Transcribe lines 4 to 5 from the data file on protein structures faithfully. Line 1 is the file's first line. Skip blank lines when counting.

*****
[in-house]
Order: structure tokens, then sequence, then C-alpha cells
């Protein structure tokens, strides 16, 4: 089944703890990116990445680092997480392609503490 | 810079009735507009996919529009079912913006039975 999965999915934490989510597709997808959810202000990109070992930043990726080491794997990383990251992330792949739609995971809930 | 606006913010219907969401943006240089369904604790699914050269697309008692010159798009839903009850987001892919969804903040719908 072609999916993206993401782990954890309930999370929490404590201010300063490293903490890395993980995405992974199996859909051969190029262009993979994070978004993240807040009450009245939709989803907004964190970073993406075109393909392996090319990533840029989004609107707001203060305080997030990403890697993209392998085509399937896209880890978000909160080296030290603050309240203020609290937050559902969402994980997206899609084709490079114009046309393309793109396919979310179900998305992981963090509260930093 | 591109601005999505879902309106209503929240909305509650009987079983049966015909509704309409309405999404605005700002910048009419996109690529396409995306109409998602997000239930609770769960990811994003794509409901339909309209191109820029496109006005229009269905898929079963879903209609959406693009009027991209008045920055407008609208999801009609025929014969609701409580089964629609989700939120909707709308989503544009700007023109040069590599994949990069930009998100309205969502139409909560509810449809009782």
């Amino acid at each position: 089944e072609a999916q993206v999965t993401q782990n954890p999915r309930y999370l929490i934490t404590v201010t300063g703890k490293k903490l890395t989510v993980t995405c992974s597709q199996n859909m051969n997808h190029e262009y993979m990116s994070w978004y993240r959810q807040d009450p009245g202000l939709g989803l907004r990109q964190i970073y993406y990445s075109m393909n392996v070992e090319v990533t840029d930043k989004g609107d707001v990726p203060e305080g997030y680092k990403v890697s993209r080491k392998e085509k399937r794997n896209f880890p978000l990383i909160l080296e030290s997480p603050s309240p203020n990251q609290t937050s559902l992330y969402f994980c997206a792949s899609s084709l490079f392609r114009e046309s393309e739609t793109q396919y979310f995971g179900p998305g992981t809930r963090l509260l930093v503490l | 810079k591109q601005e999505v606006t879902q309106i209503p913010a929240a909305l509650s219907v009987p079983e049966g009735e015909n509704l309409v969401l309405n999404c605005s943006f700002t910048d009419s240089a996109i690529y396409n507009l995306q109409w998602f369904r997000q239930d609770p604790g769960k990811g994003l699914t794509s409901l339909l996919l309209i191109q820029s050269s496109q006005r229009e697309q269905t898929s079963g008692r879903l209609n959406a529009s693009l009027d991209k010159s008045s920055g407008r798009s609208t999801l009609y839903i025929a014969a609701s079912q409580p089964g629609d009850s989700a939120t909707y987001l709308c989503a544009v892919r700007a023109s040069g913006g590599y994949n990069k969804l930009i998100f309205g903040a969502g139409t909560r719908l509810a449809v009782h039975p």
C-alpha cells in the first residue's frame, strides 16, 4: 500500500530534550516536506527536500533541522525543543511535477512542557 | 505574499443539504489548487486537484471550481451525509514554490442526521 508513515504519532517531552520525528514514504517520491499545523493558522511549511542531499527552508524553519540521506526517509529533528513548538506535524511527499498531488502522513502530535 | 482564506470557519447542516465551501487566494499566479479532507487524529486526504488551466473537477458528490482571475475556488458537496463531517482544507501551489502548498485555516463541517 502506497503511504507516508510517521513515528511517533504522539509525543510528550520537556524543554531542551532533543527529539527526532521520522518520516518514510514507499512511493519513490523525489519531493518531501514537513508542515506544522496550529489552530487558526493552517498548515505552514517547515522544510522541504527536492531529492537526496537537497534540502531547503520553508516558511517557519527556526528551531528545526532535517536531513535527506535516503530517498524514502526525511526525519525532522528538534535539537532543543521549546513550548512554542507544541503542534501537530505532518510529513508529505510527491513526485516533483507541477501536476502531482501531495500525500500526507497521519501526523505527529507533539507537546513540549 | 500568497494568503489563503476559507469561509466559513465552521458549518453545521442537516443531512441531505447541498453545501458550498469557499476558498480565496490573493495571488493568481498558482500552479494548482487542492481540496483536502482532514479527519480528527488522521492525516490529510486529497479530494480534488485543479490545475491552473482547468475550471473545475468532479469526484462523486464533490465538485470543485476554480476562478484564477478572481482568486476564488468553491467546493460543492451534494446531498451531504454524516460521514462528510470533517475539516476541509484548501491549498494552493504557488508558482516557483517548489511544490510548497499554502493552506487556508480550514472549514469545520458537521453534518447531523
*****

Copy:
């Amino acid at each position: 089944e072609a999916q993206v999965t993401q782990n954890p999915r309930y999370l929490i934490t404590v201010t300063g703890k490293k903490l890395t989510v993980t995405c992974s597709q199996n859909m051969n997808h190029e262009y993979m990116s994070w978004y993240r959810q807040d009450p009245g202000l939709g989803l907004r990109q964190i970073y993406y990445s075109m393909n392996v070992e090319v990533t840029d930043k989004g609107d707001v990726p203060e305080g997030y680092k990403v890697s993209r080491k392998e085509k399937r794997n896209f880890p978000l990383i909160l080296e030290s997480p603050s309240p203020n990251q609290t937050s559902l992330y969402f994980c997206a792949s899609s084709l490079f392609r114009e046309s393309e739609t793109q396919y979310f995971g179900p998305g992981t809930r963090l509260l930093v503490l | 810079k591109q601005e999505v606006t879902q309106i209503p913010a929240a909305l509650s219907v009987p079983e049966g009735e015909n509704l309409v969401l309405n999404c605005s943006f700002t910048d009419s240089a996109i690529y396409n507009l995306q109409w998602f369904r997000q239930d609770p604790g769960k990811g994003l699914t794509s409901l339909l996919l309209i191109q820029s050269s496109q006005r229009e697309q269905t898929s079963g008692r879903l209609n959406a529009s693009l009027d991209k010159s008045s920055g407008r798009s609208t999801l009609y839903i025929a014969a609701s079912q409580p089964g629609d009850s989700a939120t909707y987001l709308c989503a544009v892919r700007a023109s040069g913006g590599y994949n990069k969804l930009i998100f309205g903040a969502g139409t909560r719908l509810a449809v009782h039975p």
C-alpha cells in the first residue's frame, strides 16, 4: 500500500530534550516536506527536500533541522525543543511535477512542557 | 505574499443539504489548487486537484471550481451525509514554490442526521 508513515504519532517531552520525528514514504517520491499545523493558522511549511542531499527552508524553519540521506526517509529533528513548538506535524511527499498531488502522513502530535 | 482564506470557519447542516465551501487566494499566479479532507487524529486526504488551466473537477458528490482571475475556488458537496463531517482544507501551489502548498485555516463541517 502506497503511504507516508510517521513515528511517533504522539509525543510528550520537556524543554531542551532533543527529539527526532521520522518520516518514510514507499512511493519513490523525489519531493518531501514537513508542515506544522496550529489552530487558526493552517498548515505552514517547515522544510522541504527536492531529492537526496537537497534540502531547503520553508516558511517557519527556526528551531528545526532535517536531513535527506535516503530517498524514502526525511526525519525532522528538534535539537532543543521549546513550548512554542507544541503542534501537530505532518510529513508529505510527491513526485516533483507541477501536476502531482501531495500525500500526507497521519501526523505527529507533539507537546513540549 | 500568497494568503489563503476559507469561509466559513465552521458549518453545521442537516443531512441531505447541498453545501458550498469557499476558498480565496490573493495571488493568481498558482500552479494548482487542492481540496483536502482532514479527519480528527488522521492525516490529510486529497479530494480534488485543479490545475491552473482547468475550471473545475468532479469526484462523486464533490465538485470543485476554480476562478484564477478572481482568486476564488468553491467546493460543492451534494446531498451531504454524516460521514462528510470533517475539516476541509484548501491549498494552493504557488508558482516557483517548489511544490510548497499554502493552506487556508480550514472549514469545520458537521453534518447531523